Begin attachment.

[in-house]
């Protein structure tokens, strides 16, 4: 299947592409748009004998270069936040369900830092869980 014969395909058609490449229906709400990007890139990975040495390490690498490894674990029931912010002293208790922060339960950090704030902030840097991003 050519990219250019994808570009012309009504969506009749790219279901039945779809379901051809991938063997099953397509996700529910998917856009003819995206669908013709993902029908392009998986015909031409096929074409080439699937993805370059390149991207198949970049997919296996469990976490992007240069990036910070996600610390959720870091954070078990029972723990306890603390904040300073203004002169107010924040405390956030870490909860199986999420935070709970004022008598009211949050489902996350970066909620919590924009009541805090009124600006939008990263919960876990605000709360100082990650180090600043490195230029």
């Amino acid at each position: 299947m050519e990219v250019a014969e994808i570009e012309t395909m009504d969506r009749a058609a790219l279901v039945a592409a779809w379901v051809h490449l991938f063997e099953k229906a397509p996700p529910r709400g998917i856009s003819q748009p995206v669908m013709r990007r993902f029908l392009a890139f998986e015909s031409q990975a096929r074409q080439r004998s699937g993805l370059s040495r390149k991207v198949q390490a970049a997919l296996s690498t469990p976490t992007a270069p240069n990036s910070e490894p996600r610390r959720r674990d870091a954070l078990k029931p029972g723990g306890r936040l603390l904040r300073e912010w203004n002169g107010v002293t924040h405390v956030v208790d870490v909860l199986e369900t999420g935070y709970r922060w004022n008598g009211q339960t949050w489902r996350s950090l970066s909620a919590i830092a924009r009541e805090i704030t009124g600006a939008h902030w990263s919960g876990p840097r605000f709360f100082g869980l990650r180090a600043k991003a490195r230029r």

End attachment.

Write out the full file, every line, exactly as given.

[in-house]
């Protein structure tokens, strides 16, 4: 299947592409748009004998270069936040369900830092869980 014969395909058609490449229906709400990007890139990975040495390490690498490894674990029931912010002293208790922060339960950090704030902030840097991003 050519990219250019994808570009012309009504969506009749790219279901039945779809379901051809991938063997099953397509996700529910998917856009003819995206669908013709993902029908392009998986015909031409096929074409080439699937993805370059390149991207198949970049997919296996469990976490992007240069990036910070996600610390959720870091954070078990029972723990306890603390904040300073203004002169107010924040405390956030870490909860199986999420935070709970004022008598009211949050489902996350970066909620919590924009009541805090009124600006939008990263919960876990605000709360100082990650180090600043490195230029």
């Amino acid at each position: 299947m050519e990219v250019a014969e994808i570009e012309t395909m009504d969506r009749a058609a790219l279901v039945a592409a779809w379901v051809h490449l991938f063997e099953k229906a397509p996700p529910r709400g998917i856009s003819q748009p995206v669908m013709r990007r993902f029908l392009a890139f998986e015909s031409q990975a096929r074409q080439r004998s699937g993805l370059s040495r390149k991207v198949q390490a970049a997919l296996s690498t469990p976490t992007a270069p240069n990036s910070e490894p996600r610390r959720r674990d870091a954070l078990k029931p029972g723990g306890r936040l603390l904040r300073e912010w203004n002169g107010v002293t924040h405390v956030v208790d870490v909860l199986e369900t999420g935070y709970r922060w004022n008598g009211q339960t949050w489902r996350s950090l970066s909620a919590i830092a924009r009541e805090i704030t009124g600006a939008h902030w990263s919960g876990p840097r605000f709360f100082g869980l990650r180090a600043k991003a490195r230029r």